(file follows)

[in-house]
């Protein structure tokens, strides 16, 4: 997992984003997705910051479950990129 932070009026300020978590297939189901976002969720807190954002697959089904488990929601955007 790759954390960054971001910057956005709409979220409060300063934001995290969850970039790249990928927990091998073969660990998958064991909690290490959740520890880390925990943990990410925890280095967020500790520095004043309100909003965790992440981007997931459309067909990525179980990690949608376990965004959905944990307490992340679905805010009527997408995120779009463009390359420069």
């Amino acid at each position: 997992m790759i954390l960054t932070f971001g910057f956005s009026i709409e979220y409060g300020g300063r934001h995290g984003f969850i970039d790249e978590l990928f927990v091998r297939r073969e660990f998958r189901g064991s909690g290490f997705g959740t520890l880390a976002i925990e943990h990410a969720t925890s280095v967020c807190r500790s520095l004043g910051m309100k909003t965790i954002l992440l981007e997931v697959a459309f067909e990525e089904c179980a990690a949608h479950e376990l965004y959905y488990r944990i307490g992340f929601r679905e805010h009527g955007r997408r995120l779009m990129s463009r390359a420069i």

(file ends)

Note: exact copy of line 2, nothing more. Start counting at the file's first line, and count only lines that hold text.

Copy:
């Protein structure tokens, strides 16, 4: 997992984003997705910051479950990129 932070009026300020978590297939189901976002969720807190954002697959089904488990929601955007 790759954390960054971001910057956005709409979220409060300063934001995290969850970039790249990928927990091998073969660990998958064991909690290490959740520890880390925990943990990410925890280095967020500790520095004043309100909003965790992440981007997931459309067909990525179980990690949608376990965004959905944990307490992340679905805010009527997408995120779009463009390359420069």